She instantly became my “shero”—an exemplar of female activism. I have spent years uncovering the stories of other Florida women who, before they could vote, helped save the state’s birds, forests, and natural places. They had an affinity for the state’s beauty and fought threats posed by development and growth, their battles often becoming personal crusades like Carr’s.
Like many others, Carr didn’t work alone—she was part of a network across the state of outraged citizens demanding an end to the canal. But she became its figurehead, speaking before groups and gaining widespread attention. While the media loved to portray her as a simple Micanopy housewife fighting the Goliath of a project, in reality she was a trained scientist who held a master’s degree in zoology, had a strong understanding of ecology (a relatively new term to public thinking) and had collaborated with her husband, Archie Carr, a renowned sea turtle researcher. She had participated in many local environmental skirmishes such as saving trees in downtown Micanopy and preventing a major road from crossing the University of Florida campus. These were preludes to the canal battle, but certainly not of similar scale. No one could or would have predicted that Carr and FDE would prevail.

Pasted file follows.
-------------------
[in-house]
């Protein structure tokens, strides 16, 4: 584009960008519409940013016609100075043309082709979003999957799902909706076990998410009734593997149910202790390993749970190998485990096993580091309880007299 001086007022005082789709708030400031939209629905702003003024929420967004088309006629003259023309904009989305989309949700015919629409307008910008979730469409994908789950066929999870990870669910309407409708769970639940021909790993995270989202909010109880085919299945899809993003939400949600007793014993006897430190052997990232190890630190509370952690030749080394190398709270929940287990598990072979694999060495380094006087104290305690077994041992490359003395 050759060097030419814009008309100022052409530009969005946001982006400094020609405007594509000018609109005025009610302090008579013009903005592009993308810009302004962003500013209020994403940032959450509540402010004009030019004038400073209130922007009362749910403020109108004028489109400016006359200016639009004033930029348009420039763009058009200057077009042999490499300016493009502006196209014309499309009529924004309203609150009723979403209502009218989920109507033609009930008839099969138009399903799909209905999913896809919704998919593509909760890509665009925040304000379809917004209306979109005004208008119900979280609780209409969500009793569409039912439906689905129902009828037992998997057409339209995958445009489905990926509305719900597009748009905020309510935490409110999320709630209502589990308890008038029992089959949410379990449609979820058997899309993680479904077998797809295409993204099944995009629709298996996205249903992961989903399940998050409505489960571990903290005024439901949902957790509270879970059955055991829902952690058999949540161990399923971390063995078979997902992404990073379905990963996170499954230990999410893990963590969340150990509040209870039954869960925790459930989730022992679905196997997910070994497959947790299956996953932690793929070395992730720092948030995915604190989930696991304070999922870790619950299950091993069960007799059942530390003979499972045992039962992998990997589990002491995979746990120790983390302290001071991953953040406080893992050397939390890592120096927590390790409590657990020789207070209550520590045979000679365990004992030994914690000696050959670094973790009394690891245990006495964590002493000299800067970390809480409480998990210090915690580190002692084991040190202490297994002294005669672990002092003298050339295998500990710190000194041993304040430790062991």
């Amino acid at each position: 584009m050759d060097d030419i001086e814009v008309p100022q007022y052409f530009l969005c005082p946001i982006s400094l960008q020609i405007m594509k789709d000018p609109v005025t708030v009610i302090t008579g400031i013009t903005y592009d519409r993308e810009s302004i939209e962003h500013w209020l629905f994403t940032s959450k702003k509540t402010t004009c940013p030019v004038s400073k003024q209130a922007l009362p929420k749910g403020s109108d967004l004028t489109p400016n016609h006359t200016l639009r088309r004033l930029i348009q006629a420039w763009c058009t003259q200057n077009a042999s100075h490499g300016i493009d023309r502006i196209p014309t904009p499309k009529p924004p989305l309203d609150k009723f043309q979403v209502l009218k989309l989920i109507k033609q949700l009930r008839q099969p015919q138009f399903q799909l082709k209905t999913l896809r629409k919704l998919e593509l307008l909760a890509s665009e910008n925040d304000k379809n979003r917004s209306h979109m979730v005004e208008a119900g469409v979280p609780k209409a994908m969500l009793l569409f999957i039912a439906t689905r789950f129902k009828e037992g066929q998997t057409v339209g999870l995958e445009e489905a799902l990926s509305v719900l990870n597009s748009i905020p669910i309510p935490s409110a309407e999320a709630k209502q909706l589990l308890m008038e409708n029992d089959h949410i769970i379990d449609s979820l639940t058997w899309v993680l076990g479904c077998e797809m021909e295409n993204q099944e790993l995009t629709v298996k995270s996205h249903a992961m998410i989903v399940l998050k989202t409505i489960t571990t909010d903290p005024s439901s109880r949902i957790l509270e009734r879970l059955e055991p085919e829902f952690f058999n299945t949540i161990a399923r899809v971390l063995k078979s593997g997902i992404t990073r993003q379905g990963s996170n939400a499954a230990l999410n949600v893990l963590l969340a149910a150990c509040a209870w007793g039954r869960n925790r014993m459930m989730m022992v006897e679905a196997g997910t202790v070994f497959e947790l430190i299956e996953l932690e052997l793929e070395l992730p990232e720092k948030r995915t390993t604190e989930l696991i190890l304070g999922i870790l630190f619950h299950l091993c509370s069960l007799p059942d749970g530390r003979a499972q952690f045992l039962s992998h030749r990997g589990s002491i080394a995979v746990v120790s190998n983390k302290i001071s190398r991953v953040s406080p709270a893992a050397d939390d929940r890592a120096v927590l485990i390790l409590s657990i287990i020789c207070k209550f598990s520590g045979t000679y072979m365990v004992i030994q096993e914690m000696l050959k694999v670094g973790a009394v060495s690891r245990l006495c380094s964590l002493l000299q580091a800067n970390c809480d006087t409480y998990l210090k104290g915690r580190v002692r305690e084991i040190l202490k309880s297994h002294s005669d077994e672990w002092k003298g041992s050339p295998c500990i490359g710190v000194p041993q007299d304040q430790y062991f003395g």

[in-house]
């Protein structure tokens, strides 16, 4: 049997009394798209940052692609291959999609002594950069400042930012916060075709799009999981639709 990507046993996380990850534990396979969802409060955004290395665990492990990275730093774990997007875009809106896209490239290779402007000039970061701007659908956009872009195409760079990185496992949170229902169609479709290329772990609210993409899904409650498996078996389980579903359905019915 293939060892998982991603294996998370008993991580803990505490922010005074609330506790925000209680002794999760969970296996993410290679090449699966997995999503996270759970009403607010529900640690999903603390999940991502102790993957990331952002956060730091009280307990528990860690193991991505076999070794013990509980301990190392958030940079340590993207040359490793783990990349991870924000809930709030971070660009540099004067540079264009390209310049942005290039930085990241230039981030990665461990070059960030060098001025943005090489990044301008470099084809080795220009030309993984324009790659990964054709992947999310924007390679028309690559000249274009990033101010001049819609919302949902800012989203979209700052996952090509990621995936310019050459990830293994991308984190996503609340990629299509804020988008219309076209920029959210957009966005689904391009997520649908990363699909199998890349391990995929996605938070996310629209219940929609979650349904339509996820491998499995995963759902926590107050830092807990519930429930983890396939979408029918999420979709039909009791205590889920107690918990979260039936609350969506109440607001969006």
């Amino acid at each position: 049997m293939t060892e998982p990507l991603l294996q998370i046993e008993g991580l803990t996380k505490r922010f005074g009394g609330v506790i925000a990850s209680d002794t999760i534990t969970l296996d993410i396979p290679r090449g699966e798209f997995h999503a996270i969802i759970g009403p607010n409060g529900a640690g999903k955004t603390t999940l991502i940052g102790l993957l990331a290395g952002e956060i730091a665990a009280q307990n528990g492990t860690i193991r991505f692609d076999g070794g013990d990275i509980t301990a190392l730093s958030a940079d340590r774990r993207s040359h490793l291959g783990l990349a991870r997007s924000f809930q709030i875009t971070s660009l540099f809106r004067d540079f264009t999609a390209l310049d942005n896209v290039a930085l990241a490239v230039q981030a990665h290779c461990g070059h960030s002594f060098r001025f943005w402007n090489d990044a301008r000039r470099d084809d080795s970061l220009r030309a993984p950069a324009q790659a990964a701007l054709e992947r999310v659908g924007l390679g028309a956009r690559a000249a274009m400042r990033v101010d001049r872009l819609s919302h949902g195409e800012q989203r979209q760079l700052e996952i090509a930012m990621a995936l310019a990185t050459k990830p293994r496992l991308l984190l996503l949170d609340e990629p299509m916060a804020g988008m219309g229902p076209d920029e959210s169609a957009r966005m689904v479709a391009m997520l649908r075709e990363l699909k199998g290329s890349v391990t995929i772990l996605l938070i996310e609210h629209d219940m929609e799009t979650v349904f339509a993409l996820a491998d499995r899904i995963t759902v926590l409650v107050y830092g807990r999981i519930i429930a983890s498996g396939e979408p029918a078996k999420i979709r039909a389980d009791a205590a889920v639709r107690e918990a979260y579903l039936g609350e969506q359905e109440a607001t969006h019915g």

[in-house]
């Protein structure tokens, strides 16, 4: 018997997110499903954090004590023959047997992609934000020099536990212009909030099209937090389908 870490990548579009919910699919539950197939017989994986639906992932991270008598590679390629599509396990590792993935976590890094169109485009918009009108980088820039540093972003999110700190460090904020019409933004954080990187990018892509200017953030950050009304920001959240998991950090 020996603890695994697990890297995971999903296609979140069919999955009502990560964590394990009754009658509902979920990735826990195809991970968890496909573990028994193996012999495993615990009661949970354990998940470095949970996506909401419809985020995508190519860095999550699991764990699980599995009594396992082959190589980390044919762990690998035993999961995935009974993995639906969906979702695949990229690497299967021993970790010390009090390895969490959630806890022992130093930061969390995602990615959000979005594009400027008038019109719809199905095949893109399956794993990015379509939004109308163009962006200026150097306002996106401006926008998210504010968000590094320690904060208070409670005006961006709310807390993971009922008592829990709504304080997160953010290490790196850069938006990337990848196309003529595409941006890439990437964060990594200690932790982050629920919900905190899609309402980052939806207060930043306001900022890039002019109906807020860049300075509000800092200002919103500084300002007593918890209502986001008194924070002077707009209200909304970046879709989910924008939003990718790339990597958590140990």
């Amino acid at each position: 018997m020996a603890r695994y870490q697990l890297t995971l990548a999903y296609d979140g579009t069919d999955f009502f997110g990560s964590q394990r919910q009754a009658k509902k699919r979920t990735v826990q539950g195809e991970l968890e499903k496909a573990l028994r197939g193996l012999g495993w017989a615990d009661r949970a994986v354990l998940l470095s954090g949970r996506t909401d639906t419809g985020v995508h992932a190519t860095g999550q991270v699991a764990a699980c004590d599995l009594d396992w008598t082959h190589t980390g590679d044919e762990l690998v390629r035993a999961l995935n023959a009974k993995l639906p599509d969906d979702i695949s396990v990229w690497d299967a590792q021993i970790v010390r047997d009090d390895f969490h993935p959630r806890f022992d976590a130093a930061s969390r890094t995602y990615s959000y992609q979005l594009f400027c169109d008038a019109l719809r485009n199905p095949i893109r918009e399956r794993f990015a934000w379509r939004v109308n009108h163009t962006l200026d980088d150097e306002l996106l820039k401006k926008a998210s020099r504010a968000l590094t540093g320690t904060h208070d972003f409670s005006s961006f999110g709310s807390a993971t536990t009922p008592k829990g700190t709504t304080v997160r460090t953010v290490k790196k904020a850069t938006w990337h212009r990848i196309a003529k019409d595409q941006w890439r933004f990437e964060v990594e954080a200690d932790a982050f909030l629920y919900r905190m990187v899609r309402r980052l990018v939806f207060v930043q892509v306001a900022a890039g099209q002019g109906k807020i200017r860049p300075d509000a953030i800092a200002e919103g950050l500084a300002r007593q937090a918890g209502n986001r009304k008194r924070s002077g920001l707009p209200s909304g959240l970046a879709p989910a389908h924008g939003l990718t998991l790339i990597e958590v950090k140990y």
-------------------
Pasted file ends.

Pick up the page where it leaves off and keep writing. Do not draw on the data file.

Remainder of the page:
Except Carr, the optimist.
When President Richard Nixon stopped the canal, almost a decade after Carr answered that telephone call, it created national headlines and accompanied a wave of public opinion that the environment did matter and that consequences to its health should be considered in any federal works project. It was a major victory, but Carr was not finished. Until her death in October 1997 at age 82, she appeared before groups and called on politicians to demand restoration of 16 miles of the Ocklawaha River, which were damaged by a manmade dam and reservoir that has smothered 20 springs, inundated thousands of acres of forests, and prevented movement of endangered fish and manatees.